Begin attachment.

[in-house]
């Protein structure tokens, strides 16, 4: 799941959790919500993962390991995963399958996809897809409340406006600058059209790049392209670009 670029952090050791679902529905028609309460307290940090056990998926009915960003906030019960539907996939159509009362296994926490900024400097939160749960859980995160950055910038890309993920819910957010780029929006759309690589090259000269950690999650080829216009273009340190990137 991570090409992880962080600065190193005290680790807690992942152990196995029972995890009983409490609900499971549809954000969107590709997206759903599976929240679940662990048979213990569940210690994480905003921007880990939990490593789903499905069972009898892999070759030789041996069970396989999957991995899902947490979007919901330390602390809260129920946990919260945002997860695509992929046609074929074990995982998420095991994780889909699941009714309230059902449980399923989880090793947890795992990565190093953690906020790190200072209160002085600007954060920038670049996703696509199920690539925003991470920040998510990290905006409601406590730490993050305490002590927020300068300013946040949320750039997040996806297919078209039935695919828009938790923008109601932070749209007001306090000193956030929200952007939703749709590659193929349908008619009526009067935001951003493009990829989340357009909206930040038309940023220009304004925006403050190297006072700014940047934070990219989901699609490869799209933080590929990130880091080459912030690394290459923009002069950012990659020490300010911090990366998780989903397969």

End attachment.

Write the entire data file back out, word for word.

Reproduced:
[in-house]
């Protein structure tokens, strides 16, 4: 799941959790919500993962390991995963399958996809897809409340406006600058059209790049392209670009 670029952090050791679902529905028609309460307290940090056990998926009915960003906030019960539907996939159509009362296994926490900024400097939160749960859980995160950055910038890309993920819910957010780029929006759309690589090259000269950690999650080829216009273009340190990137 991570090409992880962080600065190193005290680790807690992942152990196995029972995890009983409490609900499971549809954000969107590709997206759903599976929240679940662990048979213990569940210690994480905003921007880990939990490593789903499905069972009898892999070759030789041996069970396989999957991995899902947490979007919901330390602390809260129920946990919260945002997860695509992929046609074929074990995982998420095991994780889909699941009714309230059902449980399923989880090793947890795992990565190093953690906020790190200072209160002085600007954060920038670049996703696509199920690539925003991470920040998510990290905006409601406590730490993050305490002590927020300068300013946040949320750039997040996806297919078209039935695919828009938790923008109601932070749209007001306090000193956030929200952007939703749709590659193929349908008619009526009067935001951003493009990829989340357009909206930040038309940023220009304004925006403050190297006072700014940047934070990219989901699609490869799209933080590929990130880091080459912030690394290459923009002069950012990659020490300010911090990366998780989903397969």